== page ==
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Home Prices: The Coming ‘Double Dip’

Dennis Norman

Dennis Norman

Yesterday the S&P/Case-Shiller Index report for October was released and was filled with bad news on the housing market. The report revealed that home prices decreased in all 20 metro areas covered by the report from their September levels and only four of the metro’s showed a year-over-year price gain in October.Furthermore, six metros – Atlanta, Charlotte, Miami, Portland (OR), Seattle and Tampa – hit their lowest levels since home prices started to fall in 2006 and 2007.

This news comes at a time when we have seen a couple of bits of positive news on the housing market, so of course it is disappointing but not unexpected. It look us a long time to get into this mess and it’s going to take a while to get out. David Blitzer, the Chairman of the Index Committee at Standard and Poor’s, comments on the report are rather bleak. Mr. Blitzer said “the double-dip is almost here, as six cities set new lows for the period since the 2006 peaks. There is no good news in October’s report. Home prices across the country continue to fall.”

Even though I have been somewhat encourage by sales reports over the past couple of months, at least from the standpoint that it appears we’ve hopefully seen the worst of it, Mr. Blitzer is not so optimistic about those reports either. He said “the trends we have seen over the past few months have not changed. The tax incentives are over and the national economy remained lackluster in October, the month covered by these data. Existing homes sales and housing starts have been reported for both October and November, and neither is giving any sense of optimism. On a year-over-year basis, sales are down more than 25% and the months’ supply of unsold homes is about 50% above where it was during the same months of last year. Housing starts are still hovering near 30-year lows. While delinquency rates might have seen some recent improvement, it is only on a relative basis. They are still well above their historic averages, in both the prime and sub-prime markets.”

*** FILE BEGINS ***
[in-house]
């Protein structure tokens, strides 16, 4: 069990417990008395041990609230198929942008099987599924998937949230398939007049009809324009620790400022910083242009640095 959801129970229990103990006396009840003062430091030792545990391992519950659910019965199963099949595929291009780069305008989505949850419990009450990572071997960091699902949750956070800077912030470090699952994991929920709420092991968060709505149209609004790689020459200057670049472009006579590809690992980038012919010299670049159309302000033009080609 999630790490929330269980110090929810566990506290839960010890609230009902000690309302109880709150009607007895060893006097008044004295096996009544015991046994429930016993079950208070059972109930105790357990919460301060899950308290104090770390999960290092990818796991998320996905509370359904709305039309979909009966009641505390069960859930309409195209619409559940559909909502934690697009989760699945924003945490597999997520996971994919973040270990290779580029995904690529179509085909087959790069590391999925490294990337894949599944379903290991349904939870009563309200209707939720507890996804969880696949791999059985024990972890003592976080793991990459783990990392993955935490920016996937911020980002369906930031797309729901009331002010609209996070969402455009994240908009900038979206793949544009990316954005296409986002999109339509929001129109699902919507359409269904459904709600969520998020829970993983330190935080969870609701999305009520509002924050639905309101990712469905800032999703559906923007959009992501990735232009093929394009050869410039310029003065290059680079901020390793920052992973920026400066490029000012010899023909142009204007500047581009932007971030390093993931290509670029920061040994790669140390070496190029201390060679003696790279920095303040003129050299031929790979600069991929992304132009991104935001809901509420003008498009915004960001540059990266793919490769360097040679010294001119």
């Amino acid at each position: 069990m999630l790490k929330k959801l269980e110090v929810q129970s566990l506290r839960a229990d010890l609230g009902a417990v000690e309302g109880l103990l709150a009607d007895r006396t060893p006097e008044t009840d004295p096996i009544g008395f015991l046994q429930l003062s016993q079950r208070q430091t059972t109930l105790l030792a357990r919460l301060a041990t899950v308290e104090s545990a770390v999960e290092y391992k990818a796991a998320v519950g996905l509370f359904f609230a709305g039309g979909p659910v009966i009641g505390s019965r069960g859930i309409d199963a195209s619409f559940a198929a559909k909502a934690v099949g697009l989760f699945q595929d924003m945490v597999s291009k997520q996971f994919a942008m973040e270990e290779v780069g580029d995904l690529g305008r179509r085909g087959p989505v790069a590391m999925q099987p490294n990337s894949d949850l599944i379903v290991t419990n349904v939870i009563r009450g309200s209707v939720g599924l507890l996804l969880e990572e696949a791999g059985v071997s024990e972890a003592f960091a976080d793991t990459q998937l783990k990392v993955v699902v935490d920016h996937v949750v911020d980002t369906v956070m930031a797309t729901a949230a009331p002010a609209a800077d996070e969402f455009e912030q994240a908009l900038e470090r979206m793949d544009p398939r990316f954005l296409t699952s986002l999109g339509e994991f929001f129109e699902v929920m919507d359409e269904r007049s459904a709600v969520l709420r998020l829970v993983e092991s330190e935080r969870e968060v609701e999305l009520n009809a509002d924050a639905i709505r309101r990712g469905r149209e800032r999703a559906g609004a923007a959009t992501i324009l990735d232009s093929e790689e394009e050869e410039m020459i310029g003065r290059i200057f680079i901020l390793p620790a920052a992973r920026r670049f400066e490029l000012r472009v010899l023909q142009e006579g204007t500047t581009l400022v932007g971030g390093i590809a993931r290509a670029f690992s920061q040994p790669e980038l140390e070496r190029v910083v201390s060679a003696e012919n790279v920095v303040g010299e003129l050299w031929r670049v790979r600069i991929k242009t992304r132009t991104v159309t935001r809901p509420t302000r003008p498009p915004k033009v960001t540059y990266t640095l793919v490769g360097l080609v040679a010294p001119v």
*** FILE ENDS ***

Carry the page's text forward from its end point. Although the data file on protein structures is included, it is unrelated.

So there you have it…sounds like it’s going to be a long, cold winter for the housing market…

 

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